- The Washington Times - Monday, March 18, 2002

Security alerts have come a long way since Paul Revere's ride. Or have they? When Homeland Security Director "Rainbow Tom" Ridge explained his new color coding system, he only added to the considerable confusion surrounding the on-again, off-again alerts we have been advised of since last September. And he raised more questions than he answered.
Many times since last September, President Bush has told us that homeland security is a huge concern, and appointing Mr. Ridge showed his commitment. But for all the good intentions, very little progress is evident. It's time to ask a few questions about how things are being done. Take airport security. When Congress acted last fall, it promised improved baggage and passenger screening, at the price of federalizing the workforce. We were assured that federalization was needed to ensure that better-trained people were on the job. Now that the workforce is being converted to the federal dollar, the same people are doing the same work, but are getting paid more. Are these people being properly trained, and to what standards? Mr. Ridge should find out, and tell us what's going on. The same concerns apply to port security. Millions of tons of cargo come into the United States every year, and much of it is containerized sealed in the huge boxes that go directly from a ship onto an 18-wheeler and driven off to Anywhere, USA. What are the Coast Guard and the Customs Service really doing to deal with this enormous hole in our security blanket?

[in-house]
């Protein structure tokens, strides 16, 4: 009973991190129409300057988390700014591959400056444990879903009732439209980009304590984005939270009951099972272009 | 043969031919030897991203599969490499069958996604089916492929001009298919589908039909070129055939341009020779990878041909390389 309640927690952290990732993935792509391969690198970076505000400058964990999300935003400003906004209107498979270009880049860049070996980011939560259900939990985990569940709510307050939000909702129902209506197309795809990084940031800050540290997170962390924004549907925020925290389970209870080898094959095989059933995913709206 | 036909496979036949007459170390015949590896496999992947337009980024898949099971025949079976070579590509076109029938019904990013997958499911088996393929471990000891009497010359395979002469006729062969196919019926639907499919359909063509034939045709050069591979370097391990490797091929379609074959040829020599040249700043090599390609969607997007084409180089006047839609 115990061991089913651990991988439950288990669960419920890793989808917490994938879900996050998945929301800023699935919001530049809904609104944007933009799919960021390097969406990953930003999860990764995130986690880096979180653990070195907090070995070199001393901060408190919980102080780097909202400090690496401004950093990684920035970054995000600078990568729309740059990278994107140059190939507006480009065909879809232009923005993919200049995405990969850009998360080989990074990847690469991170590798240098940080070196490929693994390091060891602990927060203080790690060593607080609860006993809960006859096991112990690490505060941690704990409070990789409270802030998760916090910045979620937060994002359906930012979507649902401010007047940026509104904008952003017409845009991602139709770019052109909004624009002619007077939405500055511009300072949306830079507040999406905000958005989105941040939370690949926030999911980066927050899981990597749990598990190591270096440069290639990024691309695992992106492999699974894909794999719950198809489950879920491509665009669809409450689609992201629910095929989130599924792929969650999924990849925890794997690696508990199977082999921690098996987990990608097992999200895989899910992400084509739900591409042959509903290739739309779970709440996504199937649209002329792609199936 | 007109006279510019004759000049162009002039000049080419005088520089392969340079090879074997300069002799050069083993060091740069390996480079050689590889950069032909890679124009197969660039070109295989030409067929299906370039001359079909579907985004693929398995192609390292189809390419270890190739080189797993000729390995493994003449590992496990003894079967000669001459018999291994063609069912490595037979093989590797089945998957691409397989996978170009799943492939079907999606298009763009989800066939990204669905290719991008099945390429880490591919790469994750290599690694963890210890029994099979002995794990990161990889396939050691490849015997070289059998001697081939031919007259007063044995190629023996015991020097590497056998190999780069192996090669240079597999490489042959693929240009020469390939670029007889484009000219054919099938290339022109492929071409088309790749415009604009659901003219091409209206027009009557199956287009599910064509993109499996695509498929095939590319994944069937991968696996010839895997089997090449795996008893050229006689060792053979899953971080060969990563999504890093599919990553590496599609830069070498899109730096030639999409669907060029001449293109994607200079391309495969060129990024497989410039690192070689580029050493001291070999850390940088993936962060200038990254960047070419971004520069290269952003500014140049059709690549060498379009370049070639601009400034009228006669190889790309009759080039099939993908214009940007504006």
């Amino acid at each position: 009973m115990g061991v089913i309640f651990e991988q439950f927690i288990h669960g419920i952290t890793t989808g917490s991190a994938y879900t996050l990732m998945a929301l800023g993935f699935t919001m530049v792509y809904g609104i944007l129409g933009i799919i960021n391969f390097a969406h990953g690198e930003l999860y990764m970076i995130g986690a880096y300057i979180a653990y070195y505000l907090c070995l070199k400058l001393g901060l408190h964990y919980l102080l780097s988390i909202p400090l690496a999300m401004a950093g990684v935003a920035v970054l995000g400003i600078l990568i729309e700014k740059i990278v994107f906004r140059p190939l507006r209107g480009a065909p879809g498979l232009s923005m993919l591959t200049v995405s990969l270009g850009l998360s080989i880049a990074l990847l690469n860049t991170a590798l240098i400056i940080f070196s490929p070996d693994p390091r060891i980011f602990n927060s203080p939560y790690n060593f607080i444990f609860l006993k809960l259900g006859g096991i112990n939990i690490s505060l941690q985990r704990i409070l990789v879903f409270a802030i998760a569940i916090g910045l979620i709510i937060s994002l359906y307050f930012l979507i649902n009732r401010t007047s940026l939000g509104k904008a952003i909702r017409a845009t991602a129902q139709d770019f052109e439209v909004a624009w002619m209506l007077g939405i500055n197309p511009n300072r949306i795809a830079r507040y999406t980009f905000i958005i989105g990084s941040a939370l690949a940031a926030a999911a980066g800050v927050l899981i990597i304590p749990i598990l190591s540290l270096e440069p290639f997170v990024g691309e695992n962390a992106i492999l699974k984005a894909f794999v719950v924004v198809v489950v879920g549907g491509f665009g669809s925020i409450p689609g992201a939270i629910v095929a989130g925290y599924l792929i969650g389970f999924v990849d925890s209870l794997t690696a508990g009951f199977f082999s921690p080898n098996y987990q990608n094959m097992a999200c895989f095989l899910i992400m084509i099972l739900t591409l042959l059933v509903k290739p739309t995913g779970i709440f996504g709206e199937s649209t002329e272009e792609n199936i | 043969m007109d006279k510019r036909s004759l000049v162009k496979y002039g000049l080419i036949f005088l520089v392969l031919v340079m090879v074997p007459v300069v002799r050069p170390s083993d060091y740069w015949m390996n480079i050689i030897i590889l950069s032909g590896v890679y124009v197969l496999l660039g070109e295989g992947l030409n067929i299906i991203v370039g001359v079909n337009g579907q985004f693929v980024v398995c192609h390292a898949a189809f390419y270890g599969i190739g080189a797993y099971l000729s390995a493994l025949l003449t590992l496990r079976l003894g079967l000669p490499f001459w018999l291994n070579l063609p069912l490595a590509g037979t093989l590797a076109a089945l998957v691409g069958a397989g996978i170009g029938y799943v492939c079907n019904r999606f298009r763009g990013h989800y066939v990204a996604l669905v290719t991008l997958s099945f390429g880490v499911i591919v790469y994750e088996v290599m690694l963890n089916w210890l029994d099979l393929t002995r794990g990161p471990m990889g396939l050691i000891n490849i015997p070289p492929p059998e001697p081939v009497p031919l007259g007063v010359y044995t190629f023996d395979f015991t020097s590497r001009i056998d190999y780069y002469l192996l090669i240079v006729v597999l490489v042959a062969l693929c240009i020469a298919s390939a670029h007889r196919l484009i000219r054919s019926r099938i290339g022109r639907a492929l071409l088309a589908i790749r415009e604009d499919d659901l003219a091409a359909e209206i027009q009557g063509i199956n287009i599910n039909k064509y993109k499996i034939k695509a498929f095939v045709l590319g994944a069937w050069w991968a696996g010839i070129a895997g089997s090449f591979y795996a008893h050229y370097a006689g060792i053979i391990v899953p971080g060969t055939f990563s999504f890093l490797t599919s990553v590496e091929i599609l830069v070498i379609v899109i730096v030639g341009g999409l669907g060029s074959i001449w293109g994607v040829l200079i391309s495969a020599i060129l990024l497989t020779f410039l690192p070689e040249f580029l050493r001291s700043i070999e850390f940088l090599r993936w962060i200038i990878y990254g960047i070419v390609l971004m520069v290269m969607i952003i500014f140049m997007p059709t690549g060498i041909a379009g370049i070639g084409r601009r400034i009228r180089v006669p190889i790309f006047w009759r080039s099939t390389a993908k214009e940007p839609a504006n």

The saddest fact is that Ridge's Rainbow won't improve the lot of the police, fire and emergency service personnel who are supposed to respond to any terrorist attack. Right now, those people are being given exactly zero information about what threats they have to deal with. Alerts are fine, but they're meaningless without information explaining what is going on. Mr. Ridge should forget about colors and concentrate on information.
The foundation for any homeland security plan must be a secure, reliable pipeline of information. There's no use in telling a police chief that there's a terrorist threat to his city without telling him what kind of threat. How can an emergency services director do anything in response to an alert when he doesn't know if he may have to deal with an explosion at a power plant or an anthrax attack at an office building? Mr. Ridge should be making the alerts more useful, not more colorful. The only way he can do that is to break the logjam among the FBI, CIA, FEMA and the rest of the federal alphabet soup, and get essential information distributed in time to those who will risk their lives for us. When any alert is issued, state and local authorities should get specific and timely tactical threat information. Mr. Ridge should also connect the states to the communications net, and help coordinate the federal, state and local plans and resources that will be devoted to each problem.

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